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November 8, 2023
David Burda
Outcomes Policy System Dynamics

Physician APM Participation Is Like Eating Cauliflower

My youngest child is a picky eater. He would say otherwise, but he is. He’s gone from eating zero of six pieces of cauliflower on his plate to now eating two of six pieces of cauliflower on his plate. That’s taken 20 years. Our goal is six of six by the time he’s 60. I’ll be 102, and I am determined to stick around that long if only to see him eat all his cauliflower. It’s a test of wills.

For what it’s worth, the above holds true under a variety of parental test conditions: boiled, steamed, broiled with breadcrumbs, deep-fried or Buffalo style.

If you replace my son in that equation with doctors and me with CMS or consumers, you understand the transition from fee-for-service, or FFS, payment systems to alternative payment models, or APMs.

If you don’t believe me, you should read the American Medical Association’s latest research report on physician participation in APMs. The 20-page report is based on an AMA survey of about 3,500 doctors. It’s the latest installment in a series of biennial surveys that began in 2012.

APMs are reimbursement models that put providers at financial risk for the care that they provide to their patients. APMs take many forms. The AMA report covers four basic forms: pay-for-performance, capitation, bundled payments and shared shavings.

Overall, the percentage of physicians who said they work in practices that receive at least some of their revenue from FFS payment arrangements dipped to 86.4% last year from 88.1% in 2021. It was 89.4% in 2012. Meanwhile, the percentage of physicians who said they work in practices that receive at some of their revenue from APMs also dipped last year to 64.3% from 66.8% in 2021. It was 57.6% in 2012.

In other words, over the past decade, FFS decreased just three percentage points, while APMs increased just 6.7%. The AMA used the word “stable” to describe physician participation in FFS arrangements over 10 years. The AMA used the word “stagnate” to describe physician participation in APMs over 10 years.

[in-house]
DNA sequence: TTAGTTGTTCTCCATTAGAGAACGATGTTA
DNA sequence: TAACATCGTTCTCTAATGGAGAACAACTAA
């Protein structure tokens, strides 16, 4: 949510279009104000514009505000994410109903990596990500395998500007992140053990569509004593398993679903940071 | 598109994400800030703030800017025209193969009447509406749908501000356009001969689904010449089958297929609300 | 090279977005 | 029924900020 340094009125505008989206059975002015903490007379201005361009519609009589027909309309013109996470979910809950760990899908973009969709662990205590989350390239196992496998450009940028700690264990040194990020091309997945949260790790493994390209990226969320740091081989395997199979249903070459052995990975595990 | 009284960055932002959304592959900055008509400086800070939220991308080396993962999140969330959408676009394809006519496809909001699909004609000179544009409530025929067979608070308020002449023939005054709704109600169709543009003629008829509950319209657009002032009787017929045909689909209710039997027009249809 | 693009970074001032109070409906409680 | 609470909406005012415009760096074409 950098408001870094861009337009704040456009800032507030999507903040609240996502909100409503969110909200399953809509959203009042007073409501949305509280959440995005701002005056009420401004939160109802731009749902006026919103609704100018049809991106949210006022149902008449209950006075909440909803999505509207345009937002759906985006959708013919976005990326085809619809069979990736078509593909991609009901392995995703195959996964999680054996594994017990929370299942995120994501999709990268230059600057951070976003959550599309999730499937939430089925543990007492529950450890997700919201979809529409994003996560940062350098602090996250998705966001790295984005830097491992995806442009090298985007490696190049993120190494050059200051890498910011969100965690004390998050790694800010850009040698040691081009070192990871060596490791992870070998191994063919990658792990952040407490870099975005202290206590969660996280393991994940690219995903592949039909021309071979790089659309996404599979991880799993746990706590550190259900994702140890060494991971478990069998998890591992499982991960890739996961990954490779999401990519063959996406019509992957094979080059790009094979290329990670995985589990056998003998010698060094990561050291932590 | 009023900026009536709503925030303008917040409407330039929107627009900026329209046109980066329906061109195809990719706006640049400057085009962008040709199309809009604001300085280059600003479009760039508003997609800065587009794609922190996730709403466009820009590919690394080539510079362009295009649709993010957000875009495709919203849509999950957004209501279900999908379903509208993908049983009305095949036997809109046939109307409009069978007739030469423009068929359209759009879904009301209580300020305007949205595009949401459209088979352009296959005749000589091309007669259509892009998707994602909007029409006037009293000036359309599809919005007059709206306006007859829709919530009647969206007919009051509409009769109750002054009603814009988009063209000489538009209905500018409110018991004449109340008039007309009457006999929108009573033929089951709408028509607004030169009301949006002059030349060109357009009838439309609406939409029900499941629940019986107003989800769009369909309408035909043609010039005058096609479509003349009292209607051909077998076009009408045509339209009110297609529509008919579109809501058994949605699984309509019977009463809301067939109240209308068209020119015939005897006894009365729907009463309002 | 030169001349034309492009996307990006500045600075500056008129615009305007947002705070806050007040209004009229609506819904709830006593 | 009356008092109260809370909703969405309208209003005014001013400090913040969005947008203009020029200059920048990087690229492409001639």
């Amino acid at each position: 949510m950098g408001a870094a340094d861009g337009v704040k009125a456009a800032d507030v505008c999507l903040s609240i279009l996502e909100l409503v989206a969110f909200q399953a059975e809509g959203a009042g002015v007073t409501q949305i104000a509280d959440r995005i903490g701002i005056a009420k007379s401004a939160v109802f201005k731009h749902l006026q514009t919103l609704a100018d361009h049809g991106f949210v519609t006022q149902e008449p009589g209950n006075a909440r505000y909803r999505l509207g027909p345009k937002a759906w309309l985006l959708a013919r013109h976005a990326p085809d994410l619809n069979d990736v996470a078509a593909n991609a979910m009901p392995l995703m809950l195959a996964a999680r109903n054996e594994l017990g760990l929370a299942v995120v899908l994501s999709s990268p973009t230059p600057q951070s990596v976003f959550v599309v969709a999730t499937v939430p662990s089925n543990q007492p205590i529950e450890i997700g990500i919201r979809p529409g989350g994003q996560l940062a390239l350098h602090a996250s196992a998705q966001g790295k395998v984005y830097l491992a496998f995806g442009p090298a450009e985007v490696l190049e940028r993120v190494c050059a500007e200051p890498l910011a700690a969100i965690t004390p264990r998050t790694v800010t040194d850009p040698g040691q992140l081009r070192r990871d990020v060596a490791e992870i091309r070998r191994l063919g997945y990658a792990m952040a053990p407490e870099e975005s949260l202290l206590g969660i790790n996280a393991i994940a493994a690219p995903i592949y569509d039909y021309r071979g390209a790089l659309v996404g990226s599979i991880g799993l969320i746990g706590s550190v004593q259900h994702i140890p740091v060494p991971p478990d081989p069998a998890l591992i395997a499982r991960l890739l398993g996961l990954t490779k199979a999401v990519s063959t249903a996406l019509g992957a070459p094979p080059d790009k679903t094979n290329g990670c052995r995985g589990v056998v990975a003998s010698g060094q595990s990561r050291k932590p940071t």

Here’s how physician participation broke down by the four APM types included in the report:

  • 41.4% in pay-for-performance last year, down from 44.5% in 2021
  • 25.5% in capitation last year, up from 23.8% in 2021
  • 39.6% in bundled payments last year, down from 40.1% in 2021
  • 22.2% in shared savings last year, up from 21.5%

That’s more like moving the cauliflower around on your plate so no one knows how much you really ate.

Thanks for reading.

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About the Author

David Burda

David Burda began covering healthcare in 1983 and hasn’t stopped since. Dave writes this monthly column “Burda on Healthcare,” contributes weekly blog posts, manages our weekly newsletter 4sight Friday, and hosts our weekly Roundup podcast. Dave believes that healthcare is a business like any other business, and customers — patients — are king. If you do what’s right for patients, good business results will follow.

Dave’s personnel experiences with the healthcare system both as a patient and family caregiver have shaped his point of view. It’s also been shaped by covering the industry for 40 years as a reporter and editor. He worked at Modern Healthcare for 25 years, the last 11 as editor.

Prior to Modern Healthcare, he did stints at the American Medical Record Association (now AHIMA) and the American Hospital Association. After Modern Healthcare, he wrote a monthly column for Twin Cities Business explaining healthcare trends to a business audience, and he developed and executed content marketing plans for leading healthcare corporations as the editorial director for healthcare strategies at MSP Communications.

When he’s not reading and writing about healthcare, Dave spends his time riding the trails of DuPage County, IL, on his bike, tending his vegetable garden and daydreaming about being a lobster fisherman in Maine. He lives in Wheaton, IL, with his lovely wife of 40 years and his three children, none of whom want to be journalists or lobster fishermen.

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